Your posts on social media. Your smartphone, your online family tree. Your birthday, ATM password, or credit history. All represent progress through technology. And all can be gateways for people with bad intentions. So, just how safe do you think your digital identity is?

The AARP Fraud Watch Network takes your digital identity seriously. With an ongoing collection of resources, articles and links, you can more closely protect your online safety and that of your family (while the AARP’s focus is on retirees, the network helps anyone). A free helpline even offers callers the opportunity to speak with people trained in fraud counseling.

15 Resources To Help Protect Your Digital Identity

The network was launched five years ago, after a year in which there were 12.6 million victims of identity theft. Some of its earliest tips:

  1. Go to the trouble to create hard passwords. Avoid family names and birthdates, pet names, and sequential numbers. Use uppercase and lowercase letters, numbers and punctuation. If it’s hard to keep up with, use a password manager – websites and apps that help you create and store passwords. A few that AARP mentions are Dashlane, 1 Password, Roboform, True Key, Keeper, Sticky Password, Last Pass and ZOHO Vault.
  2. Delete any email (or send it to your spam folder) that says it’s from your bank or internet provider that wants you to give or confirm personal information. If you think it may be legitimate, look up a phone number from a different source and call to ask whether the company sent the email.
  3. Similarly, never give out or confirm personal information to a telemarketing call – or any call from someone you don’t recognize, even if they claim to have links to family members; this is a common tactic of con artists preying on unsuspecting consumers. Also, cut down on telemarketing calls at (the National Do Not Call Registry) or (888) 382-1222. (A 2018 report  from First Orion, a telecommunications company, says that fraudulent calls are only increasing. And if you think your mobile phone is safer than your land line, that safety zone is coming to an end; in 2017, only 3.7 percent of mobile calls were fraudulent, but that number rose to 29 percent in 2018 and is expected to be more than 44 percent in 2019.)
  4. Go to to opt out of pre-screened applications for credit cards or insurance. Thieves can steal them and use them to apply for credit in your name.
  5. If someone comes to your door offering home-repair or product sales, follow the same cautions. Don’t give out personal information. Take down their information and tell them you’ll contact them after you verify their identity. If they are legitimate, they won’t mind.

All of the most significant security breaches on the internet have occurred in the last five years – 3 billion Yahoo identities and 360 million MySpace users in 2016; 150 million Under Armour identities in 2018; 145.5 million Equifax accounts in 2017; 145 million Ebay accounts in 2014; 110 million Target-card users in 2013. In fact, there are so many data breaches today that an April 2018 USA Today list of major incidents doesn’t even include those that affected fewer than a million users.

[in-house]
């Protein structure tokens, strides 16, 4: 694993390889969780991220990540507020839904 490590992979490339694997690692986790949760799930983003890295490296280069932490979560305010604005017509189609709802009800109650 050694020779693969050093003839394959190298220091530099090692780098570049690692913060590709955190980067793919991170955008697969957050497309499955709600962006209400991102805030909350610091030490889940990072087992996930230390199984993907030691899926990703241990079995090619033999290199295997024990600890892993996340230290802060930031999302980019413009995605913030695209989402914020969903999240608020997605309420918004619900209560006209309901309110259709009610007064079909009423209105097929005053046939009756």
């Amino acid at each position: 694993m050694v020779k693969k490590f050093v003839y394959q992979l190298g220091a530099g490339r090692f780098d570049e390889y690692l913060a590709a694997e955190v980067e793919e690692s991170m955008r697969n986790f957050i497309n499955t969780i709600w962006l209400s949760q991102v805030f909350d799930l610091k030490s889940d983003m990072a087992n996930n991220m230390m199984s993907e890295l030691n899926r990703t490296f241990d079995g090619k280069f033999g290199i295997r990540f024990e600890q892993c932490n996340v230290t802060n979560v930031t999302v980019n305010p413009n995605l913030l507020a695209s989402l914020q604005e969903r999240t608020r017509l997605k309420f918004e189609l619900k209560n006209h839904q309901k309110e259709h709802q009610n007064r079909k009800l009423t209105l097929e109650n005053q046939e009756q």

So what else can you do to protect yourself?

  1. Start with the Fraud Watch quiz– eight true/false questions – to learn about your online security IQ.
  2. Protect your bank accounts: Monitor your online balances, use a password manager, check your credit report regularly, and make sure you’re set up to receive fraud alerts from your financial institutions.
  3. Scams by state: Check to see what scams are occurring where you live. By clicking on the red exclamation points on the map, you’ll see information on law enforcement alerts, robo-calls, company scams, fake jury duty, fake charities (especially after natural disasters), fraudulent text offers, and more, including telephone scams (one current scam tells the person who answers the phone that a relative is in jail and needs bail money; another tells the answerer that they have criminal charges filed for non-payment with the IRS and leaves a phone number. When that number is called, a person answers saying they are with the IRS. And you probably guessed this part: If the answerer sends money, the charges will be dropped).
  4. Clean up your social media identity. Is your email address or your phone number a part of your social media profile? Do you really understand how to tighten down your Facebook privacy settings? (And just as importantly, do your children?) Is your entire employment history available on Linked In? Do you use your birthdate as part of your user name on the web? Do you post vacation photos when you’re out of town (making your home a safe target for thieves)? While all of these are relatively normal functions of sharing with friends and family on the internet, each one of them can make you vulnerable to identity theft.
  5. Protect your computer. This seems obvious, but it’s one of the most critical parts of the process. You must have up-to-date virus and malware software installed. You must back up your data, either to the cloud or to a portable hard drive. Make sure your home wireless network is password-protected. And check out more of these digital protection tips from Digital Guardian, a cyber-security software company.
  6. Above all, stay aware. You can call the AARP Fraud Helpline at 877-908-3360 if you have questions or need advice. Listen to its weekly podcast, The Perfect Scam, which tells the personal stories of scam victims and interviews experts and professional con artists. Sign up for the Fraud Watch Network with your name, email address and ZIP code, to receive alerts for your area. And report anything that seems suspicious to the network, which will add it to the Scam-Tracking Map and help keep others informed.

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